pesto

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Pesto Baked Salmon

Thursday, May 8th, 2014

Of all the recipe requests I receive, it seems like salmon is that one dish that people get bored of rather quickly – me included. I’ve had my fill of honey mustard salmon, I’d rather not look at another piece of teriyaki salmon, and I’m all magic-salmoned-out. The good news is, I’ve got an endless variety of salmon ideas, so I can always pick something from under my chef’s hat (figuratively speaking, of course).

Truth be told, I’m really not the biggest fish person altogether. I won’t touch tilapia (bottom feeders freak me out), I don’t like sole, and I usually stay away from gefilte (is that even considered fish?). I tend to lean towards salmon, flounder, red snapper or seabass, when available. I’ve always wanted to try different types of fish, but they’re not readily available where I live. I’ve had whole bronzino in restaurants and halibut at my mom’s (she loves it!), but I’ve never tried grouper or mahimahi. Arctic Char is one of the best pieces of fish I’ve ever tried – I would love to find a place that carries it!

I’ve always wanted to bake my own whole fish stuffed with lemon and herbs – better yet, catch and fillet it myself. It’s just another one of those things on my bucket list – and I hope to do it one day. I’ve heard that the taste of freshly caught fish doesn’t compare to what we buy at the fishmonger. I can just imagine it smelling of the ocean istead of, well, fish. Don’t you just hate it when you open up a package and a fishy stench just hits you like a fishing rod!?

Back to the salmon – since it’s one of the few types of fish that I eat, I’m always coming up with new ways to eat it. This pesto-smothered-recipe came to me when I was on the South Beach diet and I needed to stay away from sweet sauces and sugar. For added crunch (without the panko carbs), I grind up some nuts (whichever nuts are in the pesto) and sprinkle it over the top. It adds great texture to the salmon!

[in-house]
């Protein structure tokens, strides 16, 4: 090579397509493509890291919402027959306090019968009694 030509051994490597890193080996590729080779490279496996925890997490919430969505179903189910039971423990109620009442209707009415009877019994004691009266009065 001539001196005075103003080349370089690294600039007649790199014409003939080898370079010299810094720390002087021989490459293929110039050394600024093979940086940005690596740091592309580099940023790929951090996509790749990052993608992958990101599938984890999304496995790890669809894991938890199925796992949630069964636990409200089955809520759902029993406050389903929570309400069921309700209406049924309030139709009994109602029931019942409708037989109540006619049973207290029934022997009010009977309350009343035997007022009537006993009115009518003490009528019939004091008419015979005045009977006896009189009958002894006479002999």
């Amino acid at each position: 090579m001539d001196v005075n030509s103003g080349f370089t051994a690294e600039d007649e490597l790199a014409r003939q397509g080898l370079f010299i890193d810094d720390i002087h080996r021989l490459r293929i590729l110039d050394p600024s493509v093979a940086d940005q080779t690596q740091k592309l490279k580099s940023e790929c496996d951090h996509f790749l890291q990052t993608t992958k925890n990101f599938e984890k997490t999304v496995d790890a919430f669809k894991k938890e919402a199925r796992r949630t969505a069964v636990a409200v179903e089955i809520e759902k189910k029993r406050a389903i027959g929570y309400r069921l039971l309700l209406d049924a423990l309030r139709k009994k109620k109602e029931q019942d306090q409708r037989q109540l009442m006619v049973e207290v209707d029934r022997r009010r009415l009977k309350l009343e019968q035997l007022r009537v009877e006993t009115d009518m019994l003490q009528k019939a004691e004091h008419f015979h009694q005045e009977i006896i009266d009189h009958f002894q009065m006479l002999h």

Related recipes:

spinach, walnut and cheddar pesto
marcona almond & basil pesto
salmon pasta salad
salmon cakes with yogurt sauce

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Marcona Almond Pesto

Monday, May 5th, 2014

You gotta love the way our bodies work. We are born with more than 10,000 taste buds that are housed inside papillae — those bumps you see at the back of your tongue. Inside those buds are tons of taste cells that detect what you’re eating and send that information to your brain. As we age, our taste buds become less sensitive, so the foods that we once found unappealing, don’t send as many strong signals to our brains. That’s why, as we get older, our palates change and we discover a newfound love for foods we may have hated during our childhood.

Over the last few years, I’ve taken a “leap of food” and dived right into the foods that I used to stay away from. I discovered a taste for fresh ginger, creamy mayonaisse, artichokes, and pesto. Of course there are still foods that I won’t touch with a 10-foot-pole like liver (or any offal), cilantro, fennel, and pattypan squash, but I’m coming around.